The human eye contains approximately 7 million cones and 100 million rods. Cones are concentrated near the center of vision in the fovea and are responsible for discriminating fine detail and color. Only cones are found in the location of the eye’s optical axis, subtending an angle of one or two degrees. Further from the optical axis, rods become apparent, quickly becoming more numerous than cones. Their numbers reach a maximum near 20° from the center of vision, after which they begin to decrease again. This occurrence gives us averted vision, widely exploited by observers at the telescope.
In dim light, rods become much more sensitive than cones leading to superior increases in relative sensibilities. During dark adaptation, rods accumulate chemical substances not found in cones. They can then detect shades of light in a considerable range of levels below the color vision threshold.
For extended celestial objects like the nebulae, even for very bright ones such as the Great Orion Nebula, our eyes work at or below the color vision threshold. For faint objects at the telescope, rods are the primary detectors of the eye. On the other hand, because of their higher surface brightness, most stars seen by direct vision can be sensed by cones and often in regal colors. Fainter stars perceived by averted vision are mostly colorless.
The spectral sensitivity curves of our scotopic and photopic vision are dissimilar. Both rods and cones have more-or-less bell-shaped sensitivities covering sections of the visible spectrum. The overall peaks of the two receptors are typically about 50 nanometers apart (or 500 Ångstroms). Photopic vision has a broad peak in the green near 555 nm, while scotopic vision peaks near 507 nm in the blue-green.
Up-front in most planetary nebulae are the doubly ionized oxygen (O-III) emissions at 495.9 and 500.7 nm. Luckily for a planetary nebula hunter, they fall fairly close to our rods’ peak sensitivity (scotopic vision). These O-III lines are nebula wavelengths that are also possible to sense in color, but only if bright enough or when using large telescope apertures.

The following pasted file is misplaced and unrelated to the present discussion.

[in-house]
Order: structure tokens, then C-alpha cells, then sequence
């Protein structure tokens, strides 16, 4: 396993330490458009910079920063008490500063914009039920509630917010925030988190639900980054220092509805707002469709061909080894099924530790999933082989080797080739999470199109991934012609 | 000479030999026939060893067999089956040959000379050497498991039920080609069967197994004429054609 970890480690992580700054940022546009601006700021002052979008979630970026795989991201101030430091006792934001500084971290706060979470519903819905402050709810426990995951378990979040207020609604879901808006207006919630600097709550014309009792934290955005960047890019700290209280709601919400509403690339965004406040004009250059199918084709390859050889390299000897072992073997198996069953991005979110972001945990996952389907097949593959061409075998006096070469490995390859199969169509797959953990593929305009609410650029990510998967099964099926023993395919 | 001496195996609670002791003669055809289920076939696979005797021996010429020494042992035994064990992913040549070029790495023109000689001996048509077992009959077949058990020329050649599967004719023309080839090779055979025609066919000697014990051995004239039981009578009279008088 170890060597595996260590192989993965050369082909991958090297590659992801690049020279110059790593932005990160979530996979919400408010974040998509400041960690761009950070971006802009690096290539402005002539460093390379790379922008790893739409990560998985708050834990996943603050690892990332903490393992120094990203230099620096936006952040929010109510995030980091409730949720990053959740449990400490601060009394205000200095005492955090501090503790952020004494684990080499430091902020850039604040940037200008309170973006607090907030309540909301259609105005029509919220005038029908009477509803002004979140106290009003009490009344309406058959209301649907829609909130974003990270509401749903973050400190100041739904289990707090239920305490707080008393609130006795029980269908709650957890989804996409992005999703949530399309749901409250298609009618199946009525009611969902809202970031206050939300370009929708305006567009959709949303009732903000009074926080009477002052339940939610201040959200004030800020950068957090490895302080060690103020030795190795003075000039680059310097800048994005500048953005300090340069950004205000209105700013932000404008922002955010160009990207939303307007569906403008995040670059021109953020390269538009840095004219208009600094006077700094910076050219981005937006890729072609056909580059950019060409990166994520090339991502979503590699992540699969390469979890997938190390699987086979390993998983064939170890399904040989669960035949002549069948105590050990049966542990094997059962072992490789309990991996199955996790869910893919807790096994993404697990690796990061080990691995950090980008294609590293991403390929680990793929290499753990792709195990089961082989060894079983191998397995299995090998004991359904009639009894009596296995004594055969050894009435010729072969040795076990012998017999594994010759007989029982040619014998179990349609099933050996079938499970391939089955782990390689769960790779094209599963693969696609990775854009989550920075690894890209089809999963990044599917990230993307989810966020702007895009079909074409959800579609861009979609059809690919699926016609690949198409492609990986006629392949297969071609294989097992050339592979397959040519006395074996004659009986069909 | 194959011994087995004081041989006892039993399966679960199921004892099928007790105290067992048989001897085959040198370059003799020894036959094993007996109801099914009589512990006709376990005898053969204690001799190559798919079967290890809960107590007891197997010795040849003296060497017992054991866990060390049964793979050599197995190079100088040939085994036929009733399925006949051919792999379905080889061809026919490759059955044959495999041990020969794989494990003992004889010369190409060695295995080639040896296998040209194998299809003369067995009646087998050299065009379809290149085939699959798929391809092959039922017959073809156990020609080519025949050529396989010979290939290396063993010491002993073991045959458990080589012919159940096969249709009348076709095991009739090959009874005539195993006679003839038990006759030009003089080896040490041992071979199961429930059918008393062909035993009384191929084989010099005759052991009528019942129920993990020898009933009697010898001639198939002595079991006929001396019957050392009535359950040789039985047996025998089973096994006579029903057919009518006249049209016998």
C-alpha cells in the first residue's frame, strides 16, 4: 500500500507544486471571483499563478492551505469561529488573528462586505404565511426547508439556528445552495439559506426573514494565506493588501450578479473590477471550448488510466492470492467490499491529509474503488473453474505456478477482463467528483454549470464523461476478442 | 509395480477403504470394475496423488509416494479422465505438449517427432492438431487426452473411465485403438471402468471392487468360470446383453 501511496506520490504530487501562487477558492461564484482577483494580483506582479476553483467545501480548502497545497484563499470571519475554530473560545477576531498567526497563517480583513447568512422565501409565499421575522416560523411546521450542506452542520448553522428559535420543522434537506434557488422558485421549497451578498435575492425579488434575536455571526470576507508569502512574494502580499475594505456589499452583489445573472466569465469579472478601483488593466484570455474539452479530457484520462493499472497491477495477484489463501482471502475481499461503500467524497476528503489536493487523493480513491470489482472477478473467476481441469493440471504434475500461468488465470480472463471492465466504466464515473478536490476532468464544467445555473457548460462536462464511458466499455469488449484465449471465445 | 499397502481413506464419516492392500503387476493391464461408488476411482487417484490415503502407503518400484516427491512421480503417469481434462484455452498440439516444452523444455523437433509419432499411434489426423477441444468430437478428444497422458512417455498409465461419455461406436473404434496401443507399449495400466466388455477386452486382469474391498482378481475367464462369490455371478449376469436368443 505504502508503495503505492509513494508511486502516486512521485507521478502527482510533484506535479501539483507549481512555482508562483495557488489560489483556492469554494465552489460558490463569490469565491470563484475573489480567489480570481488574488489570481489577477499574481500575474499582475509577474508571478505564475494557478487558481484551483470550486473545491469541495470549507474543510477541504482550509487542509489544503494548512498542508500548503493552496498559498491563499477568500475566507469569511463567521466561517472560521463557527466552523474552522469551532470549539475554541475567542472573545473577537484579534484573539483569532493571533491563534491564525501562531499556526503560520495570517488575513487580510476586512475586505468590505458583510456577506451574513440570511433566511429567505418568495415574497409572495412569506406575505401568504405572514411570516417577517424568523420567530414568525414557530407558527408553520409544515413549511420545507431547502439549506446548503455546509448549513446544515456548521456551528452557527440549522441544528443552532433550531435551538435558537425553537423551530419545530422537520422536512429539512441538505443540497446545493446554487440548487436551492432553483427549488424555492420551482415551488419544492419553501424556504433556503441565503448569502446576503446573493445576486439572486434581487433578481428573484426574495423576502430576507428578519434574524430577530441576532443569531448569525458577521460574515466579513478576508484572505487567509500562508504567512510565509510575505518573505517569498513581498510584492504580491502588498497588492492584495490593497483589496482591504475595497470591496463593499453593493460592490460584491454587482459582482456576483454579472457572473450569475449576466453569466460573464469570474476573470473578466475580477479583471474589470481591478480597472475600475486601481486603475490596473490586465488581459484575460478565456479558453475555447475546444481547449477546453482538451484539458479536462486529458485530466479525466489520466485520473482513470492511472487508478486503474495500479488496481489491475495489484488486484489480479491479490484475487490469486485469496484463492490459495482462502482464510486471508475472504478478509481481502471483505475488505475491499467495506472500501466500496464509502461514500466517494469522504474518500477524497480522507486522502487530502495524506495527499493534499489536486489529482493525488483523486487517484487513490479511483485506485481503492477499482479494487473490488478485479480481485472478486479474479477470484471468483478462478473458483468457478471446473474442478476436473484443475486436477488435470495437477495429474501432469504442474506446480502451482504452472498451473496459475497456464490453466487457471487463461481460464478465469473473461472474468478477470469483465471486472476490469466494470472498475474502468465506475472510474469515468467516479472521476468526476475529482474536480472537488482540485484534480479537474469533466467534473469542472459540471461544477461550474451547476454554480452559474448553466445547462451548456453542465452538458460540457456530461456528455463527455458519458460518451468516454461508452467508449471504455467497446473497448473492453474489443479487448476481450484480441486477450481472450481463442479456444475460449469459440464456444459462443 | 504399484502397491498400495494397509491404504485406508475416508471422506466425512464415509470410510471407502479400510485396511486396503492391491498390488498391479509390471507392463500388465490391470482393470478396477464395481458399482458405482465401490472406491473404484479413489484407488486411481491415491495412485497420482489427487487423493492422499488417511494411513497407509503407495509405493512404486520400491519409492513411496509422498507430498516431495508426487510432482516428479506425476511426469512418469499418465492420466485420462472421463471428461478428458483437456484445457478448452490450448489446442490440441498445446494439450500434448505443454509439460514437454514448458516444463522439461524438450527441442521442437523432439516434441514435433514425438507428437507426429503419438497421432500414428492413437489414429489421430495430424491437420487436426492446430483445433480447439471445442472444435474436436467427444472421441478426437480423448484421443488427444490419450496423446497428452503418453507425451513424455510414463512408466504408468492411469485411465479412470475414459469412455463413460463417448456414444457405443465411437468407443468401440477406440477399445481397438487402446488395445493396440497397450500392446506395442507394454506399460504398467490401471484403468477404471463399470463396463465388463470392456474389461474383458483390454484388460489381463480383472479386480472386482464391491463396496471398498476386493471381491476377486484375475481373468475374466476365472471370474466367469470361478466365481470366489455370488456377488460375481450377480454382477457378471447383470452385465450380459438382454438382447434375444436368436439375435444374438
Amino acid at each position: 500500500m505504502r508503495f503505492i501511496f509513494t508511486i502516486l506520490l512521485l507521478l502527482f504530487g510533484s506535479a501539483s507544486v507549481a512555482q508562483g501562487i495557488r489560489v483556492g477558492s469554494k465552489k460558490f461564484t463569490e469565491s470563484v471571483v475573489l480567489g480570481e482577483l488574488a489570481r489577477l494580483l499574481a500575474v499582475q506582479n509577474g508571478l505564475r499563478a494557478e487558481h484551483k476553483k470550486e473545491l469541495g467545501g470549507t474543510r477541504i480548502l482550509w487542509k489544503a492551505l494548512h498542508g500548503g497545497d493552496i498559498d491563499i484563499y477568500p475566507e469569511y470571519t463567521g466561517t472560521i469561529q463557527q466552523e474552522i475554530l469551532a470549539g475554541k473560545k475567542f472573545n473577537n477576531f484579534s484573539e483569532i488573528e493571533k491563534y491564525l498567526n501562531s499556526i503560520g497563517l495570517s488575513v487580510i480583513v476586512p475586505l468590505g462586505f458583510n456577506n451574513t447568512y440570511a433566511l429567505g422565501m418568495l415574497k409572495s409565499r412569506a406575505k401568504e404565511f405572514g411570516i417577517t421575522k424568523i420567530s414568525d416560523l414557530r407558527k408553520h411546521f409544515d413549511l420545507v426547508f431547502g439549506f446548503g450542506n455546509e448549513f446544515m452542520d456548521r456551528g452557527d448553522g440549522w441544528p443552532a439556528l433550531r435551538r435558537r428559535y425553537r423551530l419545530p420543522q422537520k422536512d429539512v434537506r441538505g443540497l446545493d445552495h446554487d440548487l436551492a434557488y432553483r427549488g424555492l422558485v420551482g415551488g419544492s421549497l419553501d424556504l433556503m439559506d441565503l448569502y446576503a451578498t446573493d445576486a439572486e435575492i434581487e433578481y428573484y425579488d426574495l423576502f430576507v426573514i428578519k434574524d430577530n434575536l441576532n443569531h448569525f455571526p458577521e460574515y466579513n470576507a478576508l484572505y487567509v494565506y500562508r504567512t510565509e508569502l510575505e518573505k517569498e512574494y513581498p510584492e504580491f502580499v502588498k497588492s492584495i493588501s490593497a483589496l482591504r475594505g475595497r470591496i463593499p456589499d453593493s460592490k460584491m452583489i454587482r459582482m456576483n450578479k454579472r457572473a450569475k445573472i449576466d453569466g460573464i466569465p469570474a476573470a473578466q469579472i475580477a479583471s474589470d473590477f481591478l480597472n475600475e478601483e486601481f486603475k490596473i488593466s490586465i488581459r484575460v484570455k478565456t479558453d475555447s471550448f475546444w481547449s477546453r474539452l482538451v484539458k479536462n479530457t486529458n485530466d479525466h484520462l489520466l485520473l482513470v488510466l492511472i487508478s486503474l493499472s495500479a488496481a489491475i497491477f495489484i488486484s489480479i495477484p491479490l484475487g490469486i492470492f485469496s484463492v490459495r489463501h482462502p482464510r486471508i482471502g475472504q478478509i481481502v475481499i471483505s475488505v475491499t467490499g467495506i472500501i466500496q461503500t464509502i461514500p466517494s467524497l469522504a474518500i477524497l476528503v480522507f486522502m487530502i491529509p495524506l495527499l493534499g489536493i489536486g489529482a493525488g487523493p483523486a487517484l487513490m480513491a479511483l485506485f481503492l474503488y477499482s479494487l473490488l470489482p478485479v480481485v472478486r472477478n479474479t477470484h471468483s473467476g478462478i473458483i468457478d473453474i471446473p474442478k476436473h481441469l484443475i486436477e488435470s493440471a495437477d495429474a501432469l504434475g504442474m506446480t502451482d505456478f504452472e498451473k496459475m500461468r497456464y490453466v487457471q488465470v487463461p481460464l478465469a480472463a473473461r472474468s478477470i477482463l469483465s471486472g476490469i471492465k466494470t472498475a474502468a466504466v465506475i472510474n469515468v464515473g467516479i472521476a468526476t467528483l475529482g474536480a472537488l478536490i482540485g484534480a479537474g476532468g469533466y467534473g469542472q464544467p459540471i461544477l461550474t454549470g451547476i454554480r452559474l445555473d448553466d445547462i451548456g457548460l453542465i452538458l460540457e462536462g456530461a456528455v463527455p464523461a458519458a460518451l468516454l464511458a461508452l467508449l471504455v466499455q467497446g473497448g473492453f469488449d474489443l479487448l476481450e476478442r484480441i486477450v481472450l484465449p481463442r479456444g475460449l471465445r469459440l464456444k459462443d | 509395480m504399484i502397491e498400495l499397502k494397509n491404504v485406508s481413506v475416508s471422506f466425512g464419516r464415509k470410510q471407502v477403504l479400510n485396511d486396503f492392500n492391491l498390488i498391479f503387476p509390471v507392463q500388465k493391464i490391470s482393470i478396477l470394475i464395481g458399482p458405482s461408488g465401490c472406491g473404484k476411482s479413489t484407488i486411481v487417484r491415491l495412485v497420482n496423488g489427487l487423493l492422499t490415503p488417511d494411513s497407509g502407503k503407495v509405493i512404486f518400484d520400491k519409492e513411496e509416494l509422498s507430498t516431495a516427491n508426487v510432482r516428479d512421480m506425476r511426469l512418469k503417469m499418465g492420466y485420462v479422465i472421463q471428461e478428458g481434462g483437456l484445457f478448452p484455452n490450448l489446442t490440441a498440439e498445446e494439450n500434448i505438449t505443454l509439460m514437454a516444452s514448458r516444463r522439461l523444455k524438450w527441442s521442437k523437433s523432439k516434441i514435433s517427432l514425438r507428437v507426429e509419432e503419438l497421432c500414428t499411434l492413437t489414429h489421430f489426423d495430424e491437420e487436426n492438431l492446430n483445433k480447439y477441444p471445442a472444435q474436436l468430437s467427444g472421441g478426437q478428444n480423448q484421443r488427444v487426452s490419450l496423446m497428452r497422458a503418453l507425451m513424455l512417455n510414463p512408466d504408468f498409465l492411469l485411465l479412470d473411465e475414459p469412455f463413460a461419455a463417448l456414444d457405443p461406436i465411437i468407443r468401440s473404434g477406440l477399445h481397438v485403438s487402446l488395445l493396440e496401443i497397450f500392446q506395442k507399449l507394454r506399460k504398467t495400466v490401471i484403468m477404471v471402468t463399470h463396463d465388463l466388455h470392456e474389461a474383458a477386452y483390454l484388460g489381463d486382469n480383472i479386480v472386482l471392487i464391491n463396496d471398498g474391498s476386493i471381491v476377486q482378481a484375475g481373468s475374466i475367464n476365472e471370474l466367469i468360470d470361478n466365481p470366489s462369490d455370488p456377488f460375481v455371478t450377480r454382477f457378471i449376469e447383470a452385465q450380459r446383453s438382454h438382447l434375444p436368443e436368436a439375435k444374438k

For bright emission type nebulae, the red hydrogen-alpha (Hα) line, at 656 nm, is just too distant from the overall peak of photopic vision. It is about 101 nm away for cones and is not sensed by our rods at all. The visual nebula line from the Balmer-series is the hydrogen-beta (Hβ) line, at 486.1 nm, but due to its strength in the nebulae, effectively this emission can only be sensed by our rods.
The Most Significant Lines
Therefore, the most significant visual nebula lines are the two O-III forbidden lines (at 500.7 and 495.9 nm) and the Hβ emission (at 486.1 nm), all in the blue-green part of the spectrum. For planetary type nebulae, the O-III lines are visually the more significant emissions. For emission type nebulae, the Hβ line is more significant, but that is it. These are the three visual emissions that can easily be sensed!
Light Pollution Filters and Nebulae
All broadband Light Pollution Reduction filters for astrophotography transmit these very same emission lines. Additionally, these filters are designed to pass the invisible deep red Hα emission, at 656.3 nm plus the much weaker emission lines in the immediate area from sulfur (S-II) and nitrogen (N-II). The passbands in the blue-green plus deep-red parts of the spectrum allow light to be registered by all three sensing channels on RGB sensors inside DSLR cameras.